Most people don’t believe that marijuana is addictive, but a new study published in April 2020 has found major new evidence that suggests otherwise.
Marijuana is the second most used substance in the United States after alcohol, with more annual users than all other drugs—including prescription drugs, cocaine, heroin, and meth – combined. Marijuana use starts early as well. Approximately 26 million Americans ages 12 and older reported being current marijuana users in 2017, according to the National Survey on Drug Use and Health.
The popularity of marijuana is bolstered by its reputation as a mild drug, its widespread availability, and its growing legal status in many states. But marijuana users often turn a blind eye to the fact that it is still a mind-altering drug. Research has proven that it is possible to become addicted to marijuana—just as it is possible to become addicted to any substance that changes brain chemistry.
The new study published in JAMA Network Open finds that not only can people suffer withdrawal symptoms when they quit marijuana, but nearly half of those who regularly or heavily use marijuana will go through withdrawal when they stop.
According to pooled results from 47 studies that included more than 23,500 participants, about 47% of frequent marijuana users seeking treatment experience what is called “cannabis withdrawal syndrome.”
Marijuana withdrawal symptoms include nervousness, anxiety, sleeplessness, depression, restlessness, and irritability. People who stop using marijuana might also experience physical symptoms, such as stomach pain, shakiness, tremors, sweating, fever, chills, and headaches.
Cannabis withdrawal syndrome is more common in men and people who use tobacco and other drugs along with marijuana. Heavy users are also more likely to experience withdrawal. There is no clear figure that suggests how much use will cause withdrawal—like all drug use, this will vary from person to person. But the data does suggest that the likelihood of marijuana withdrawal increases with the intensity of use and the severity of the addiction.
Why is this happening? Most likely, it’s due to the dramatic increase in the percent of THC (the chemical that gets you high) found in today’s marijuana.
This isn’t your mellow 1970s pot. A study of pot products seized by the U.S. Drug Enforcement Administration found the potency of marijuana increased from about 4% THC in 1995 to about 12% in 2014. Another study of illicit drug samples in 2017 found the potency had increased again to 17.1% THC – a total increase of more than 300% since 1995. Other concentrated products, such as oils and extracts, can have as much as 80-90% THC.
The effects of smoking marijuana can vary widely, depending on the THC level and how much you consume. For example, when someone smokes marijuana at a low THC level to relax, it will decrease that person’s anxiety. But high concentrations of THC can cause panic attacks, and if the THC level gets high enough, a person can become full-blown psychotic and paranoid.
Marijuana can have contrasting effects on the vascular system as well. A low THC level will increase your blood flow, but high THC levels can produce massive vasoconstriction and decrease blood flow through the vessels. THC can also be used to treat nausea in cancer patients undergoing therapy. Yet users who consume high THC levels can experience cannabinoid hyperemesis syndrome, a condition that causes vomiting and intense abdominal pain.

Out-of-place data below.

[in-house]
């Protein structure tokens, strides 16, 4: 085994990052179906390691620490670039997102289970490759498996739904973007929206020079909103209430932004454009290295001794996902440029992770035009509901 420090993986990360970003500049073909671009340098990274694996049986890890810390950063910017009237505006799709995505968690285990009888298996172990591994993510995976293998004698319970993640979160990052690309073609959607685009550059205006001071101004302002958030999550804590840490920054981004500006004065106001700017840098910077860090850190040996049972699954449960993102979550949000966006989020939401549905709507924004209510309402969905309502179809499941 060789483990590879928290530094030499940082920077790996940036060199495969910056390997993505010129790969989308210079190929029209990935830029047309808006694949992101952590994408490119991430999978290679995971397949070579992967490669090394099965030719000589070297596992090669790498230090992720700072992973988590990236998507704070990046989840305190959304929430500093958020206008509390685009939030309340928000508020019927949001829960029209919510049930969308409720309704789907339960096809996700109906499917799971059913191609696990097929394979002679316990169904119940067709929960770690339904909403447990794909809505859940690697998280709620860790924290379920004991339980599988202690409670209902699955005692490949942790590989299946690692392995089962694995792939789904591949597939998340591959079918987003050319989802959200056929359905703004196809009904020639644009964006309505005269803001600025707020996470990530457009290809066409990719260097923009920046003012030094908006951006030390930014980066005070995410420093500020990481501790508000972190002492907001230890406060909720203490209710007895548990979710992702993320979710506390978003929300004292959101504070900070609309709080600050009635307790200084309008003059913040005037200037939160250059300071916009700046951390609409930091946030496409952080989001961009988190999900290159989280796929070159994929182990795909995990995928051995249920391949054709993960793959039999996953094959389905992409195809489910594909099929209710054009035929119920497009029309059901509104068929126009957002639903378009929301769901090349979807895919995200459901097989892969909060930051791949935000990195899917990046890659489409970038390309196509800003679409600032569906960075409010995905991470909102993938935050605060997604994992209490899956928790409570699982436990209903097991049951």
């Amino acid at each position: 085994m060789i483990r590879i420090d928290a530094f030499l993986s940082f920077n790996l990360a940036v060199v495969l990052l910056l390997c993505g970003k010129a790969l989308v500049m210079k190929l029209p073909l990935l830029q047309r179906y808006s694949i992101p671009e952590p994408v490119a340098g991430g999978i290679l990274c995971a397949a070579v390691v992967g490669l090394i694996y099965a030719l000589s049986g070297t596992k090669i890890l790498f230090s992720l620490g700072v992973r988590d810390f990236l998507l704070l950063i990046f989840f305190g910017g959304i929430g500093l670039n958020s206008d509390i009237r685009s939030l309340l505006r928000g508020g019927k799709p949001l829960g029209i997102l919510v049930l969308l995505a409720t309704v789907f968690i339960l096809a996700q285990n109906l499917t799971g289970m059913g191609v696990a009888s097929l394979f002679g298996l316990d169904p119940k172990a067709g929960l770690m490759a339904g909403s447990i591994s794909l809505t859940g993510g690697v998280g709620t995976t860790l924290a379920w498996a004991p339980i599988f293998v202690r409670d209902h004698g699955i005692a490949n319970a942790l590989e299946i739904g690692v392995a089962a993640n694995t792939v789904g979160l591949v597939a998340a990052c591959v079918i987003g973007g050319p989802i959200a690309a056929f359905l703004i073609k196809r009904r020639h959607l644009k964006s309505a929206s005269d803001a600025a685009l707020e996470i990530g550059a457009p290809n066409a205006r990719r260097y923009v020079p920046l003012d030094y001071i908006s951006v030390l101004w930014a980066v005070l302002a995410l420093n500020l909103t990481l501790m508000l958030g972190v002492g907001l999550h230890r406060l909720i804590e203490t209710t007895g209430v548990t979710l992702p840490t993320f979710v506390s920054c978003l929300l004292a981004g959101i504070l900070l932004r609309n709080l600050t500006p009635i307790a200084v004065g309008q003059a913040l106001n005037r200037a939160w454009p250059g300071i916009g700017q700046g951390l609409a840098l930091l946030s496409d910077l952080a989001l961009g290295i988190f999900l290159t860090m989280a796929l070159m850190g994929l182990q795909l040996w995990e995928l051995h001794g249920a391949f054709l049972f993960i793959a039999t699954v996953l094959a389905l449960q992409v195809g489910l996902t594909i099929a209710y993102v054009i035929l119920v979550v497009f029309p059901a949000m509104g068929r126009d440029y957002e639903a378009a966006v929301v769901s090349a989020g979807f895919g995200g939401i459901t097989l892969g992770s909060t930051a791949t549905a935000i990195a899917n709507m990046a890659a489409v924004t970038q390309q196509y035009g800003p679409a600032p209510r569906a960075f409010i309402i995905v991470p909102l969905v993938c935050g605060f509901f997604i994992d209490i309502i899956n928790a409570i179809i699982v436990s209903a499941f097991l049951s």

Some people are more susceptible than others to the potential negative effects of high THC levels. Adolescents and young adults who use recreationally are especially vulnerable because their brains are still developing. Marijuana use at this age can affect a person’s memory and executive functions, which determine mental flexibility and ability to change our behavior. That is why it’s so important to know the THC content before using, whether you are smoking, vaping, or eating an edible.
Based on these new study findings, marijuana users should be prepared to experience withdrawal if they are going to stop using the drug—regardless of what popular opinion may be. Ideally, you can consult a healthcare provider to help manage the symptoms and reduce your risk of relapse. The symptoms of cannabis withdrawal syndrome do go away over time.
Marijuana users also need to understand that their symptoms are likely occurring because they are quitting the drug. For example, if you feel that marijuana helps your anxiety, it may be more that you are developing worsening anxiety from marijuana withdrawal than the drug actually helping your anxiety level.
Marijuana use can quickly begin to interfere with important aspects of your life, such as work, school, family responsibilities, and your physical health. If your marijuana use has become a regular habit or pattern, you may have developed an addiction. Common signs of marijuana addiction include:
Marijuana addiction may not seem as serious as other addictions, but it’s important to get professional help. The Kimberly Center is here to ensure that you not only get sober but also have the tools you need to stay sober. With the widespread availability of marijuana, you will likely find yourself challenged after you break the cycle of addiction. We can help you handle these challenges and feel secure in your decision to stay sober. To learn more about our marijuana addiction programs, contact us at 855-452-3683 today.